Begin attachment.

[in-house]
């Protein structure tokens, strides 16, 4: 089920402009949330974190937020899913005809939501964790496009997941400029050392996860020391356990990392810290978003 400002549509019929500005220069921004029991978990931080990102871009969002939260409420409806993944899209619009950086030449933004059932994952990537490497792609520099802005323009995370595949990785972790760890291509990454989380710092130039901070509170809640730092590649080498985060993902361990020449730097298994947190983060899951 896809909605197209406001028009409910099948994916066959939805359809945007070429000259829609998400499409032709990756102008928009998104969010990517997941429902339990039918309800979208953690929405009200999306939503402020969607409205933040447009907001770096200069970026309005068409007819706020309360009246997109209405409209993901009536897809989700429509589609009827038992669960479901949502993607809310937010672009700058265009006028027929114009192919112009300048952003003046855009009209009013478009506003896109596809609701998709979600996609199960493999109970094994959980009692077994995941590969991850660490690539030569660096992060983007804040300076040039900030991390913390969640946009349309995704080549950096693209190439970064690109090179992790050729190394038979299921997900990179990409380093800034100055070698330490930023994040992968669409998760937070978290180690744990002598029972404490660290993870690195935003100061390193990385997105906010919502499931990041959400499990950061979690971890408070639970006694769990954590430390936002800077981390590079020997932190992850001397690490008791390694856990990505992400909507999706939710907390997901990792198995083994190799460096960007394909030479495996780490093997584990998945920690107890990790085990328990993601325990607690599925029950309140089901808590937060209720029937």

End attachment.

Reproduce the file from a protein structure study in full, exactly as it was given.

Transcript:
[in-house]
């Protein structure tokens, strides 16, 4: 089920402009949330974190937020899913005809939501964790496009997941400029050392996860020391356990990392810290978003 400002549509019929500005220069921004029991978990931080990102871009969002939260409420409806993944899209619009950086030449933004059932994952990537490497792609520099802005323009995370595949990785972790760890291509990454989380710092130039901070509170809640730092590649080498985060993902361990020449730097298994947190983060899951 896809909605197209406001028009409910099948994916066959939805359809945007070429000259829609998400499409032709990756102008928009998104969010990517997941429902339990039918309800979208953690929405009200999306939503402020969607409205933040447009907001770096200069970026309005068409007819706020309360009246997109209405409209993901009536897809989700429509589609009827038992669960479901949502993607809310937010672009700058265009006028027929114009192919112009300048952003003046855009009209009013478009506003896109596809609701998709979600996609199960493999109970094994959980009692077994995941590969991850660490690539030569660096992060983007804040300076040039900030991390913390969640946009349309995704080549950096693209190439970064690109090179992790050729190394038979299921997900990179990409380093800034100055070698330490930023994040992968669409998760937070978290180690744990002598029972404490660290993870690195935003100061390193990385997105906010919502499931990041959400499990950061979690971890408070639970006694769990954590430390936002800077981390590079020997932190992850001397690490008791390694856990990505992400909507999706939710907390997901990792198995083994190799460096960007394909030479495996780490093997584990998945920690107890990790085990328990993601325990607690599925029950309140089901808590937060209720029937």